5. I enjoyed the first in the new series. I think giving the topics covered more time makes such a big difference. I feel a little for the team which make GW. It is a magazine show and it’s probably surprising how much time it takes to film and put together, even though we only get to see 30 minutes. I agree about the diversity of gardening. The biggest problem surely has been that one programme has to try to please so many people. If there was GW with 4 or 5 other shorter gardening series on throughout the year then the subject would be getting the coverage it deserves. I also agree about the correct way to do things. I think being too prescriptive is off putting to many people and the reality is gardening is much more flexible. We all find our own ways of doing various tasks. Horticulture isn’t a fixed and static science, ideas are changing all the time. Look back at old gardening books and you can find jobs we would do differently now because our knowledge has progressed. Hopefully the viewing figures will be good and it’ll encourage those who commission new programmes to see gardening as a viable option.

  6. Yet another attempt to persuade the Great British public to engage with horticulture. After watching Gardener’s World since the days of Percy Thrower I have finally given up on it and much prefer the far slicker and more comprehensive Beechgrove from BBC Scotland which itself has been going for 35 years only 10 years less than Gardener’s World. I much admire Carol Klein and also Tom Hart Dyke, who I went to see give his fascinating talk earlier this year, and will be watching tomorrow night’s episode which it has been delayed due to schedule changes, Nelson Mandela etc. Despite everything, the public in general tend to remain unmoved, just as in cooking there is fantastic coverage but how many people actually cook the kind of fare shown on a regular basis? They are happy to watch but not necessarily emulate no matter how many cookery books and magazines they buy. The same applies to gardening, a small percentage of the population watch the gardening programmes of which there used to be more, which must tell you something, but out of those how many actually garden themselves other than stick in a few plants from the garden center when the mood takes them, and don’t have a “cut and blow” merchant round to look after the rest of the work? In the real world modern life and our climate does not suit the non-dedicated dabbler. Those who produce garden programmes should be grateful for their critics no matter how negative, at least these people listen and care.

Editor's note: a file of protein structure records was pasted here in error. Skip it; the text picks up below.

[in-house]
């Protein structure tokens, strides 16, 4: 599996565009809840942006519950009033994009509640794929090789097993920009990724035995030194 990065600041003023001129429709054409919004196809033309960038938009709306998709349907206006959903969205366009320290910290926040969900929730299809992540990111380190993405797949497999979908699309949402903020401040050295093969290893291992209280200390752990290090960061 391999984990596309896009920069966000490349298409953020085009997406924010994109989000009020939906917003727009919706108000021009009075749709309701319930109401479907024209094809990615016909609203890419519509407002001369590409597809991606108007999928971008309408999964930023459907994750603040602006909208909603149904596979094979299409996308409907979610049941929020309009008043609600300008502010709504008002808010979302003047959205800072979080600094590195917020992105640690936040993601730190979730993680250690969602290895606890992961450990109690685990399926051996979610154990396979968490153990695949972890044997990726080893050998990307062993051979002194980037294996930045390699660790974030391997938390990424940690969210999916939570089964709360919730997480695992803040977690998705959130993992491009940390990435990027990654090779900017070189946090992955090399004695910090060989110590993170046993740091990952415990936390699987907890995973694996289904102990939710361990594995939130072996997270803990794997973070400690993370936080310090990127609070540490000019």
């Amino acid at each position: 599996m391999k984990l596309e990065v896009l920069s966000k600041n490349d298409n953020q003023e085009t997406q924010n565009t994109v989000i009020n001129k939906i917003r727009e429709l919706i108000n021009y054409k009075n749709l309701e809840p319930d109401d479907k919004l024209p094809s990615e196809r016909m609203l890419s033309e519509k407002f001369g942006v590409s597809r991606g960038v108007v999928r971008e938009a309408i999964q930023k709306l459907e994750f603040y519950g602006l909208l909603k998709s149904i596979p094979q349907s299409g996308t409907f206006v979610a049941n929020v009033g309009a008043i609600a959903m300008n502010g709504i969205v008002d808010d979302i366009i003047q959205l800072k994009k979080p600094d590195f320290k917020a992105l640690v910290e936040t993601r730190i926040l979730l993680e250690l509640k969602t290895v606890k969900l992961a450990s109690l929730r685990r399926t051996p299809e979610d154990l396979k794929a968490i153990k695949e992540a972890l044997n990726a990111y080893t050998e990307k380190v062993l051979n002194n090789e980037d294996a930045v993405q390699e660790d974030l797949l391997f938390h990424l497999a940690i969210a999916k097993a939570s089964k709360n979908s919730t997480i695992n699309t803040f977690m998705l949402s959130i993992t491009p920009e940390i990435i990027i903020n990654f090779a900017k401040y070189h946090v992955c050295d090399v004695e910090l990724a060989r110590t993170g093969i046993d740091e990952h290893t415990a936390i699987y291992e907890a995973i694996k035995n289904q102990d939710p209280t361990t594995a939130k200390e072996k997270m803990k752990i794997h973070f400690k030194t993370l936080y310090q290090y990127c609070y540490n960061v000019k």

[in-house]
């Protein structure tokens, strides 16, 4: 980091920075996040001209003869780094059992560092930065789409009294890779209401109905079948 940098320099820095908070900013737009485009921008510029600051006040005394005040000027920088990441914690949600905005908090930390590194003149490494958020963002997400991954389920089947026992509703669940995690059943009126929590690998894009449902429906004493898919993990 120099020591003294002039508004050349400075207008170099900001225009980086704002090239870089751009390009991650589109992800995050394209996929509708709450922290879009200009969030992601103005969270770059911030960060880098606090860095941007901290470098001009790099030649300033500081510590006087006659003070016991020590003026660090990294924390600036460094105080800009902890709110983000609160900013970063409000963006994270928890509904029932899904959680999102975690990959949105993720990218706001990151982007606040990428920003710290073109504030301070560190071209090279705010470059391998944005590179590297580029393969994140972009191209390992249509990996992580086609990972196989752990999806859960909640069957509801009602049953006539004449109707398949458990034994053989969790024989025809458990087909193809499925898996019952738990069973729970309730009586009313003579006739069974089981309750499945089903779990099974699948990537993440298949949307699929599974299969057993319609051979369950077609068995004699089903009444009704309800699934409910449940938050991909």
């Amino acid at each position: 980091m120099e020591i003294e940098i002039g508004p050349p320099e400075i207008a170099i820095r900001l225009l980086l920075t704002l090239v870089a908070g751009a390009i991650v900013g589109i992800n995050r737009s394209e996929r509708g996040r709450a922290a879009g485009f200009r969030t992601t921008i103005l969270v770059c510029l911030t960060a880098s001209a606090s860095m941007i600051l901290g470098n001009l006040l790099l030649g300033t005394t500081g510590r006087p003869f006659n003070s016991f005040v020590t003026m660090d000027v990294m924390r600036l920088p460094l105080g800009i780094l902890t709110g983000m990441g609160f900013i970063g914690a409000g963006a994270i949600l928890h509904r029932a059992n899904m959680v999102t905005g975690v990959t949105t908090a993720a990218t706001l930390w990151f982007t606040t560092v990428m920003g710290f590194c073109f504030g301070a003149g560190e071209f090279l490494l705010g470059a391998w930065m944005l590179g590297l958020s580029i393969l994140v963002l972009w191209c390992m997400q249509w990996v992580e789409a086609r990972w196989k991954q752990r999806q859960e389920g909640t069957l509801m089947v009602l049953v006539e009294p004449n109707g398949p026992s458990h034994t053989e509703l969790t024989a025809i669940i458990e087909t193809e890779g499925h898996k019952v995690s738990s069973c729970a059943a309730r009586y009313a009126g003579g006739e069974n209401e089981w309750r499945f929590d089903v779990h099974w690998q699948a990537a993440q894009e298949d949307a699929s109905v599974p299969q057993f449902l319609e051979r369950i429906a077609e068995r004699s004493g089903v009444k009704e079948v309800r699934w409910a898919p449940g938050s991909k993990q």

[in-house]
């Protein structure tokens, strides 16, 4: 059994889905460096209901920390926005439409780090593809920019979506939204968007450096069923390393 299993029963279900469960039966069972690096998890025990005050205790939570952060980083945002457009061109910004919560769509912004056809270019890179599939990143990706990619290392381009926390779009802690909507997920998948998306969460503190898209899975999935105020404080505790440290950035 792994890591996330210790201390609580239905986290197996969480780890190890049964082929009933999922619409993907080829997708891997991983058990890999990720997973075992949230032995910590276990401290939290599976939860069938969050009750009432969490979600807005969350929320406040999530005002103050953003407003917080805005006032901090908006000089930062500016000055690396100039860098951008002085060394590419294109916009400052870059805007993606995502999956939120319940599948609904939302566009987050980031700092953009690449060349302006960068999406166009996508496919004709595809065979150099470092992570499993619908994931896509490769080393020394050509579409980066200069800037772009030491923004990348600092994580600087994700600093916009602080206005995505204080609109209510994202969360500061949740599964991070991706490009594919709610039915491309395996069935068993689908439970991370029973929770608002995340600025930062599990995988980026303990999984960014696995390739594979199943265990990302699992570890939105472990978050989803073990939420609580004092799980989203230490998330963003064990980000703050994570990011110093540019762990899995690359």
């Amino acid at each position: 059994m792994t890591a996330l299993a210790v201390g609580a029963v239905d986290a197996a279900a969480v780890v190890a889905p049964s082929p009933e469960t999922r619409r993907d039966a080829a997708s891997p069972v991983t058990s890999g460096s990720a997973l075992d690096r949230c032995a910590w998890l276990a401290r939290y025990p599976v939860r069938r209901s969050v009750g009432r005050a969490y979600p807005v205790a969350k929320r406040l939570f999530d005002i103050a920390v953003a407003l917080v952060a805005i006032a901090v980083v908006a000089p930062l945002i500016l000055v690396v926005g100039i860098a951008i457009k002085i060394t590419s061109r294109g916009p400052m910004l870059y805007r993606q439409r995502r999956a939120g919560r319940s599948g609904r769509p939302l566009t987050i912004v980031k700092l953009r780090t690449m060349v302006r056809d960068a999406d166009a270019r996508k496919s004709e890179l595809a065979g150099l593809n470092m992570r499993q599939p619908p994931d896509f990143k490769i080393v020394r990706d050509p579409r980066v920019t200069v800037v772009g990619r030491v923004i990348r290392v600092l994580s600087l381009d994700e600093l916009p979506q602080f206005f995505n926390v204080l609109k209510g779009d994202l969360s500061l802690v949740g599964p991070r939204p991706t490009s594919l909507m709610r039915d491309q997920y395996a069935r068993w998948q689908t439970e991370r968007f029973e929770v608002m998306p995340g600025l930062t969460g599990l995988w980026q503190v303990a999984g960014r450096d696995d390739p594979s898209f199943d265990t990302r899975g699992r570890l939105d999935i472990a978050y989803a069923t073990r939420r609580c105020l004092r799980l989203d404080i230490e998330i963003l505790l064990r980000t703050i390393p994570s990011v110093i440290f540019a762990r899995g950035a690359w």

7. You are so lucky to have gardening programmes at all!! We have had some really good ones that have been axed even tho’ top viewing figures. Now have to rely on British ones on Living Channel – some quite old – and seeing I don’t have Sky none for me. Some of the Aussie ones are good and have experts in different parts of Oz which is great as such different climates and conditions – interesting. I hope we get the latest GW here – and I will go to lounge next door to watch it in the B&B. We could do with a lot less of blimmin Aussie leauge and American football, baseball and basketball, cars racing etc grr.

  8. I also can only wish for a similar program to make its way into the US. Gardening shows have become few and far between here. I guess potting soil commercials just don’t bring in the advertising dollars like food processors and cooking pot ads….